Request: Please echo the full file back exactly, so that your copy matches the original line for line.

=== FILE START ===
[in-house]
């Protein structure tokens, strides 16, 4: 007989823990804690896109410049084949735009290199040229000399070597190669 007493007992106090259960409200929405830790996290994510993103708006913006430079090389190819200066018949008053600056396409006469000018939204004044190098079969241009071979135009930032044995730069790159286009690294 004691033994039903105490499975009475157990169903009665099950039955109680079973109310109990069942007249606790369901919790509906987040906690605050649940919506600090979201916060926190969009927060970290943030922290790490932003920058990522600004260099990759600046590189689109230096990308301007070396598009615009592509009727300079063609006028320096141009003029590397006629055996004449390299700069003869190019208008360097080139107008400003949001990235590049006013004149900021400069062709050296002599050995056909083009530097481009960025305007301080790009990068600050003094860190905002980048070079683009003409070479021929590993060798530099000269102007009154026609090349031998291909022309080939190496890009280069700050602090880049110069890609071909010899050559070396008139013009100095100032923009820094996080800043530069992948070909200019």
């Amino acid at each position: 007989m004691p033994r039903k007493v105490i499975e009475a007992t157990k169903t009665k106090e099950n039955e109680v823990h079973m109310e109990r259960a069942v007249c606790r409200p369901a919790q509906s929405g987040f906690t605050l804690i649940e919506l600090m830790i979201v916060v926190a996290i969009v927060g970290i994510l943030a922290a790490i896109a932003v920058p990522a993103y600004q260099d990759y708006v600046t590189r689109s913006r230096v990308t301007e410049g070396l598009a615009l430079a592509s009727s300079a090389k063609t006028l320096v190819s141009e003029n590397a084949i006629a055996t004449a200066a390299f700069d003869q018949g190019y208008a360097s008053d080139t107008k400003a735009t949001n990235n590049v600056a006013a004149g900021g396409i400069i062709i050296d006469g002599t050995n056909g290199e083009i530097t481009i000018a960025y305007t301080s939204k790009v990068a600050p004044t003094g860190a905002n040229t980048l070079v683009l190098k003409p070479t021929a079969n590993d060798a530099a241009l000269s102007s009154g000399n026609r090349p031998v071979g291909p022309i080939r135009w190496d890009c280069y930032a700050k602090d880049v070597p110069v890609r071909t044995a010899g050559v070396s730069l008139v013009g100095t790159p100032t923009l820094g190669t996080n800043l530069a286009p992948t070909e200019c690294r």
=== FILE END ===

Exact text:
[in-house]
């Protein structure tokens, strides 16, 4: 007989823990804690896109410049084949735009290199040229000399070597190669 007493007992106090259960409200929405830790996290994510993103708006913006430079090389190819200066018949008053600056396409006469000018939204004044190098079969241009071979135009930032044995730069790159286009690294 004691033994039903105490499975009475157990169903009665099950039955109680079973109310109990069942007249606790369901919790509906987040906690605050649940919506600090979201916060926190969009927060970290943030922290790490932003920058990522600004260099990759600046590189689109230096990308301007070396598009615009592509009727300079063609006028320096141009003029590397006629055996004449390299700069003869190019208008360097080139107008400003949001990235590049006013004149900021400069062709050296002599050995056909083009530097481009960025305007301080790009990068600050003094860190905002980048070079683009003409070479021929590993060798530099000269102007009154026609090349031998291909022309080939190496890009280069700050602090880049110069890609071909010899050559070396008139013009100095100032923009820094996080800043530069992948070909200019």
């Amino acid at each position: 007989m004691p033994r039903k007493v105490i499975e009475a007992t157990k169903t009665k106090e099950n039955e109680v823990h079973m109310e109990r259960a069942v007249c606790r409200p369901a919790q509906s929405g987040f906690t605050l804690i649940e919506l600090m830790i979201v916060v926190a996290i969009v927060g970290i994510l943030a922290a790490i896109a932003v920058p990522a993103y600004q260099d990759y708006v600046t590189r689109s913006r230096v990308t301007e410049g070396l598009a615009l430079a592509s009727s300079a090389k063609t006028l320096v190819s141009e003029n590397a084949i006629a055996t004449a200066a390299f700069d003869q018949g190019y208008a360097s008053d080139t107008k400003a735009t949001n990235n590049v600056a006013a004149g900021g396409i400069i062709i050296d006469g002599t050995n056909g290199e083009i530097t481009i000018a960025y305007t301080s939204k790009v990068a600050p004044t003094g860190a905002n040229t980048l070079v683009l190098k003409p070479t021929a079969n590993d060798a530099a241009l000269s102007s009154g000399n026609r090349p031998v071979g291909p022309i080939r135009w190496d890009c280069y930032a700050k602090d880049v070597p110069v890609r071909t044995a010899g050559v070396s730069l008139v013009g100095t790159p100032t923009l820094g190669t996080n800043l530069a286009p992948t070909e200019c690294r």